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By central limit theorem, random walk in $R^1$ converges in distribution to the Brownian motion in $R^1$.

  1. For defining a 2D random walk, is there any difference between :

a) If we decompose a 2D random walk to two one dimensional random walks,

b) If we define the random walk by a unit vector like $a=(x,y)'X =(\cos(\theta), \sin(\theta))'X$? $\theta$ and $X$ have uniform distribution between $[0,2\pi]$ and $[-1,1]$ and they are independent.

  1. In the light of the first question, how can we prove that the 2D random walk (by 1a and/or 1b), can converge in distribution to the 2D Brownian motion?

  2. In 1a, we have two variances $\sigma_x$ and $\sigma_y$ and in 1b, the variance is a matrix with zero off-diagonal. How can we have two forms of expressing variance, whereas the variance of a 2d Brownian motion is only a scalar. I think $\sigma_{2dBM}^2=4t$.

Edit: I have just found that the variance of Brownian motion in higher dimensions is in matrix form. I am still confused, why in many sources the variance is only expressed as a scalar. Only having zero off-diagonals in the matrix? More interested to see if we can decompose safely the Brownian motion/random walk to one dimensional movements, and then use central limit theorem...

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    $\begingroup$ How do you define 2D Brownian motion? What sort of random walk do you consider in 1a? $\endgroup$ – Sextus Empiricus Aug 22 at 23:16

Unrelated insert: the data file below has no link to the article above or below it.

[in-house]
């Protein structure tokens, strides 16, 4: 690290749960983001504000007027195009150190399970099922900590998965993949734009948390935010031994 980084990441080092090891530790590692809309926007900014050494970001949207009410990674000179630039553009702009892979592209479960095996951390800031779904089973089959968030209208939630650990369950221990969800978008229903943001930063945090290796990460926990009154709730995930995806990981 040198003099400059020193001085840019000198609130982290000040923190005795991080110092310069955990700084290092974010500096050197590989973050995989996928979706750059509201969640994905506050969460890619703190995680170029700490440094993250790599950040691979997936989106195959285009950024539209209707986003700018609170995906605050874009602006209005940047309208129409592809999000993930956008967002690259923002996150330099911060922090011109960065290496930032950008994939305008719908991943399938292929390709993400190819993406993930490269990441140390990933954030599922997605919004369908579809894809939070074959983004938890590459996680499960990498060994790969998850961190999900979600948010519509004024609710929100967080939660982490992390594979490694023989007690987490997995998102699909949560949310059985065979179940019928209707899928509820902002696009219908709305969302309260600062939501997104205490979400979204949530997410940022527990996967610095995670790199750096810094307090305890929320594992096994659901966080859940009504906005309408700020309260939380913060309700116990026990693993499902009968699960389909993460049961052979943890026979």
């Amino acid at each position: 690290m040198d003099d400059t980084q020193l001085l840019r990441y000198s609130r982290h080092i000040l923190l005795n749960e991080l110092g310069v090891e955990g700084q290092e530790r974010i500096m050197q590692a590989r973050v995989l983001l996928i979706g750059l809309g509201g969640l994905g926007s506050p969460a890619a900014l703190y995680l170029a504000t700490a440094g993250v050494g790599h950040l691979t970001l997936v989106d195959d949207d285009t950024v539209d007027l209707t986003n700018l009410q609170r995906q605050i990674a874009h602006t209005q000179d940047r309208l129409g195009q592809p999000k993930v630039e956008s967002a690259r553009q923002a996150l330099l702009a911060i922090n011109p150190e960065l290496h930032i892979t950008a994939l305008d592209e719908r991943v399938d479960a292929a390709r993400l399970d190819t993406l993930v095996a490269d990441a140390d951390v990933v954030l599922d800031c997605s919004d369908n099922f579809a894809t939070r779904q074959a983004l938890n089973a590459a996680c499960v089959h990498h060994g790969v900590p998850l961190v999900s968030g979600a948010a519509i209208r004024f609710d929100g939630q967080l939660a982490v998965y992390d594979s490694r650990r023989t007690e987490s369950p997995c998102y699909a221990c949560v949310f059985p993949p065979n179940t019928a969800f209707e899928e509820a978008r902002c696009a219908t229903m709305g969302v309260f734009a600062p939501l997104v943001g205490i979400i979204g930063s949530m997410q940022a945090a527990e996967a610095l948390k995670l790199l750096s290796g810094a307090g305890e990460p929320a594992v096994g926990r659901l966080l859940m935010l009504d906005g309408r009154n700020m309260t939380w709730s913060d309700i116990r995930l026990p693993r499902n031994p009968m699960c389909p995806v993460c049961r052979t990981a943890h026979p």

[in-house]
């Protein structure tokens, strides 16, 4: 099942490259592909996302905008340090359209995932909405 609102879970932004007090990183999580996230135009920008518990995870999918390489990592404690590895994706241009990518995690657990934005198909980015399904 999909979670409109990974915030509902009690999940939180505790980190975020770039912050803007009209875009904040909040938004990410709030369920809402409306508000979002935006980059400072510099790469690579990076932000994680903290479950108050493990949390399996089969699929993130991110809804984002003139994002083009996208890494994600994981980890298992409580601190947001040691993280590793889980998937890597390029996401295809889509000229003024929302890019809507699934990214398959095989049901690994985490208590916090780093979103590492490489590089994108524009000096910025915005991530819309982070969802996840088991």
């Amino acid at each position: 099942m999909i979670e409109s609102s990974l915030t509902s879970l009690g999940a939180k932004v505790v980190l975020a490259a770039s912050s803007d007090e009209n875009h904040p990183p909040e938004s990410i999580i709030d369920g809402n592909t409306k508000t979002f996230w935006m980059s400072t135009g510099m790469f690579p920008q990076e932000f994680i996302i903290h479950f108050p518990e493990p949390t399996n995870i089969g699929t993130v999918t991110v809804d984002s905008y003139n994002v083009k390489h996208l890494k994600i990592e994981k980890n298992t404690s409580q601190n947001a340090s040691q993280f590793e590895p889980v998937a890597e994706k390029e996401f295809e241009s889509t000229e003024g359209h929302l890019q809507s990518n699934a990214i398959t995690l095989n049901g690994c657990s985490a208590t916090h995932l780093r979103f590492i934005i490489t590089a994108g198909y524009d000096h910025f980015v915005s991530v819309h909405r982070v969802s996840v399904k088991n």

• $\begingroup$ Terminology and definitions are not correct. A random walk converges weakly to the Brownian motion, not just in (finite dimensional) distribution. The 2D version of Brownian motion is called Brownian sheet. The invariance principle extends to the multidimensional setting. In particular, yes, a 2D version random walk converges weakly to the Brownian sheet, after normalization. What you define as $a$ is not a 2D random walk. $\endgroup$ – Michael Aug 23 at 7:42
  • $\begingroup$ @Michael the case 1b is indeed not a simple random walk. But it is some sort of random walk, not? $\endgroup$ – Sextus Empiricus Aug 23 at 8:02
  • $\begingroup$ @SextusEmpiricus just two simple 1d random walks . not sure if it is a right way... $\sum X_i$ $\endgroup$ – Rob Aug 23 at 9:00
  • $\begingroup$ @Michael i edited the definition of $a$. Also i added something to the post. Appreciate to have your explanation. $\endgroup$ – Rob Aug 23 at 9:28

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